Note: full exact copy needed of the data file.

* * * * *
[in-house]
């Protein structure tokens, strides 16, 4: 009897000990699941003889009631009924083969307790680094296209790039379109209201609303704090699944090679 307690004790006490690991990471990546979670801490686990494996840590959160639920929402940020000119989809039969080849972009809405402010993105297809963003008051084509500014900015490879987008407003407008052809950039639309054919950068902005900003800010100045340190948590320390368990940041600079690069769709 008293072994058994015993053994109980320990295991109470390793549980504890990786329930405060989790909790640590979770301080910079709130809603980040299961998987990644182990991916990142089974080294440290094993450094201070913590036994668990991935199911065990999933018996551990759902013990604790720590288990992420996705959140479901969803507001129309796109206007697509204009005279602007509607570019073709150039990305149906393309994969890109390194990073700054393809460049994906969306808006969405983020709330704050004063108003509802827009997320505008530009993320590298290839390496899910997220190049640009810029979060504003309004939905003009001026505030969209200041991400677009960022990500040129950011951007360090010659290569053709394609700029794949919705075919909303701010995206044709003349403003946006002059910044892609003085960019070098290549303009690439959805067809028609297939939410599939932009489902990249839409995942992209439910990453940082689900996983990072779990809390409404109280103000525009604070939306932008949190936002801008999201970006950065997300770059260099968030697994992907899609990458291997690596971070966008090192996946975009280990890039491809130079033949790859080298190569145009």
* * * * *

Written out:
[in-house]
């Protein structure tokens, strides 16, 4: 009897000990699941003889009631009924083969307790680094296209790039379109209201609303704090699944090679 307690004790006490690991990471990546979670801490686990494996840590959160639920929402940020000119989809039969080849972009809405402010993105297809963003008051084509500014900015490879987008407003407008052809950039639309054919950068902005900003800010100045340190948590320390368990940041600079690069769709 008293072994058994015993053994109980320990295991109470390793549980504890990786329930405060989790909790640590979770301080910079709130809603980040299961998987990644182990991916990142089974080294440290094993450094201070913590036994668990991935199911065990999933018996551990759902013990604790720590288990992420996705959140479901969803507001129309796109206007697509204009005279602007509607570019073709150039990305149906393309994969890109390194990073700054393809460049994906969306808006969405983020709330704050004063108003509802827009997320505008530009993320590298290839390496899910997220190049640009810029979060504003309004939905003009001026505030969209200041991400677009960022990500040129950011951007360090010659290569053709394609700029794949919705075919909303701010995206044709003349403003946006002059910044892609003085960019070098290549303009690439959805067809028609297939939410599939932009489902990249839409995942992209439910990453940082689900996983990072779990809390409404109280103000525009604070939306932008949190936002801008999201970006950065997300770059260099968030697994992907899609990458291997690596971070966008090192996946975009280990890039491809130079033949790859080298190569145009």